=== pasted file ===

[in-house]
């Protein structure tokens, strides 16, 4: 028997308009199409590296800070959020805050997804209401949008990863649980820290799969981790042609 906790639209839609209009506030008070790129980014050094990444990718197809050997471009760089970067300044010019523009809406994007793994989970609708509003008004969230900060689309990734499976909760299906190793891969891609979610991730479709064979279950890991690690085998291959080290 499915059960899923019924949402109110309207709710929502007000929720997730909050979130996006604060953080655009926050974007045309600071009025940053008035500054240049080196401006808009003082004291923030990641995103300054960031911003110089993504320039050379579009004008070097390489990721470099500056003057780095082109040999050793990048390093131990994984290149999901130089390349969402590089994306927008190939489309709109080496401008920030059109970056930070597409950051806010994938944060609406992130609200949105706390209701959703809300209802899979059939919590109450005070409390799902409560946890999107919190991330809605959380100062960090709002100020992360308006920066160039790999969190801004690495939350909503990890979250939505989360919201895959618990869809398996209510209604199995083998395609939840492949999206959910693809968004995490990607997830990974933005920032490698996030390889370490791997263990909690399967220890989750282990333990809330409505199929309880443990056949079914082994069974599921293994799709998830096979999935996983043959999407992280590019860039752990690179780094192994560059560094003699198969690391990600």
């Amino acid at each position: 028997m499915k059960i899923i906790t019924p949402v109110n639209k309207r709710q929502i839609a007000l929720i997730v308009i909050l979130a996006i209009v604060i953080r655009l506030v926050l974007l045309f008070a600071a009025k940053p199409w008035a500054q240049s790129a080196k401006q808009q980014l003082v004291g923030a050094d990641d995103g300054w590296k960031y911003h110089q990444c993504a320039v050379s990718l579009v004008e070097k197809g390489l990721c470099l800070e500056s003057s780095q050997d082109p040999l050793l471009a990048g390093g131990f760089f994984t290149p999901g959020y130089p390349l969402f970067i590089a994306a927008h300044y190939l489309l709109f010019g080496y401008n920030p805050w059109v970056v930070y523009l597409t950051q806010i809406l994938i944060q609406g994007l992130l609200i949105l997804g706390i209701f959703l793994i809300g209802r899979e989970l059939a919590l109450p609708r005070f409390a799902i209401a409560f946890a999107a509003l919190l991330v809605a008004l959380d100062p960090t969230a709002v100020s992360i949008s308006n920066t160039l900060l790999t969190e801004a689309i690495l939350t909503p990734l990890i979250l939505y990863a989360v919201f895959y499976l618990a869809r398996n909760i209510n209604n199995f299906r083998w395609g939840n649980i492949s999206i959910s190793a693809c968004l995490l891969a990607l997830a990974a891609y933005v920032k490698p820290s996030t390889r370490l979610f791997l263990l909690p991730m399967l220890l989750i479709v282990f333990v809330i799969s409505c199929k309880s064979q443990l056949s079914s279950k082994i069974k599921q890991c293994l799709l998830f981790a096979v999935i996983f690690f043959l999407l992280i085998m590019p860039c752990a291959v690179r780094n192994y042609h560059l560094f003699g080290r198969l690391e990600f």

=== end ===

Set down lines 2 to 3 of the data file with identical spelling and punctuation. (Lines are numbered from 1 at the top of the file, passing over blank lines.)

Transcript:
């Protein structure tokens, strides 16, 4: 028997308009199409590296800070959020805050997804209401949008990863649980820290799969981790042609 906790639209839609209009506030008070790129980014050094990444990718197809050997471009760089970067300044010019523009809406994007793994989970609708509003008004969230900060689309990734499976909760299906190793891969891609979610991730479709064979279950890991690690085998291959080290 499915059960899923019924949402109110309207709710929502007000929720997730909050979130996006604060953080655009926050974007045309600071009025940053008035500054240049080196401006808009003082004291923030990641995103300054960031911003110089993504320039050379579009004008070097390489990721470099500056003057780095082109040999050793990048390093131990994984290149999901130089390349969402590089994306927008190939489309709109080496401008920030059109970056930070597409950051806010994938944060609406992130609200949105706390209701959703809300209802899979059939919590109450005070409390799902409560946890999107919190991330809605959380100062960090709002100020992360308006920066160039790999969190801004690495939350909503990890979250939505989360919201895959618990869809398996209510209604199995083998395609939840492949999206959910693809968004995490990607997830990974933005920032490698996030390889370490791997263990909690399967220890989750282990333990809330409505199929309880443990056949079914082994069974599921293994799709998830096979999935996983043959999407992280590019860039752990690179780094192994560059560094003699198969690391990600």
């Amino acid at each position: 028997m499915k059960i899923i906790t019924p949402v109110n639209k309207r709710q929502i839609a007000l929720i997730v308009i909050l979130a996006i209009v604060i953080r655009l506030v926050l974007l045309f008070a600071a009025k940053p199409w008035a500054q240049s790129a080196k401006q808009q980014l003082v004291g923030a050094d990641d995103g300054w590296k960031y911003h110089q990444c993504a320039v050379s990718l579009v004008e070097k197809g390489l990721c470099l800070e500056s003057s780095q050997d082109p040999l050793l471009a990048g390093g131990f760089f994984t290149p999901g959020y130089p390349l969402f970067i590089a994306a927008h300044y190939l489309l709109f010019g080496y401008n920030p805050w059109v970056v930070y523009l597409t950051q806010i809406l994938i944060q609406g994007l992130l609200i949105l997804g706390i209701f959703l793994i809300g209802r899979e989970l059939a919590l109450p609708r005070f409390a799902i209401a409560f946890a999107a509003l919190l991330v809605a008004l959380d100062p960090t969230a709002v100020s992360i949008s308006n920066t160039l900060l790999t969190e801004a689309i690495l939350t909503p990734l990890i979250l939505y990863a989360v919201f895959y499976l618990a869809r398996n909760i209510n209604n199995f299906r083998w395609g939840n649980i492949s999206i959910s190793a693809c968004l995490l891969a990607l997830a990974a891609y933005v920032k490698p820290s996030t390889r370490l979610f791997l263990l909690p991730m399967l220890l989750i479709v282990f333990v809330i799969s409505c199929k309880s064979q443990l056949s079914s279950k082994i069974k599921q890991c293994l799709l998830f981790a096979v999935i996983f690690f043959l999407l992280i085998m590019p860039c752990a291959v690179r780094n192994y042609h560059l560094f003699g080290r198969l690391e990600f």